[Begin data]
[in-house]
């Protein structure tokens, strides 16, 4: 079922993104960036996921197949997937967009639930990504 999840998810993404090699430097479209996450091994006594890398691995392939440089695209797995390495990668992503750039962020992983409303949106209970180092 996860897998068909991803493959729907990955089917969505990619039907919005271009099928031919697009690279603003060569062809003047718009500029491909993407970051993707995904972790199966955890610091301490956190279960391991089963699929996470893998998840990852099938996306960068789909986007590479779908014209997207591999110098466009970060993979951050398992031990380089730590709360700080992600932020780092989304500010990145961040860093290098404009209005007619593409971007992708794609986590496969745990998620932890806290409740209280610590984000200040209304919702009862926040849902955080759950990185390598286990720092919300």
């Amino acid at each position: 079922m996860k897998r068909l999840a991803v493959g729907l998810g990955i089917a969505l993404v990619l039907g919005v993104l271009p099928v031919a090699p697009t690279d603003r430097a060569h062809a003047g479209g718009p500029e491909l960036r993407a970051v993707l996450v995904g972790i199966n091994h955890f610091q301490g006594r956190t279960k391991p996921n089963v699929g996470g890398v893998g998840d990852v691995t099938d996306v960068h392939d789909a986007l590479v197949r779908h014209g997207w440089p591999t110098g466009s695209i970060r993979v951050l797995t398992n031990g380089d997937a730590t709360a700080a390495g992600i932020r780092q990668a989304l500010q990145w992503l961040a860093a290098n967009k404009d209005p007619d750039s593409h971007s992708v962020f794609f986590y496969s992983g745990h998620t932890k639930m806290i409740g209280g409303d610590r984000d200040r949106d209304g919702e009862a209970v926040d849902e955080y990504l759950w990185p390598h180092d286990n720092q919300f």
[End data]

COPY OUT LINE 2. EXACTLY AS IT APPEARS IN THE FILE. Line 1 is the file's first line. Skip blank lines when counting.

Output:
């Protein structure tokens, strides 16, 4: 079922993104960036996921197949997937967009639930990504 999840998810993404090699430097479209996450091994006594890398691995392939440089695209797995390495990668992503750039962020992983409303949106209970180092 996860897998068909991803493959729907990955089917969505990619039907919005271009099928031919697009690279603003060569062809003047718009500029491909993407970051993707995904972790199966955890610091301490956190279960391991089963699929996470893998998840990852099938996306960068789909986007590479779908014209997207591999110098466009970060993979951050398992031990380089730590709360700080992600932020780092989304500010990145961040860093290098404009209005007619593409971007992708794609986590496969745990998620932890806290409740209280610590984000200040209304919702009862926040849902955080759950990185390598286990720092919300």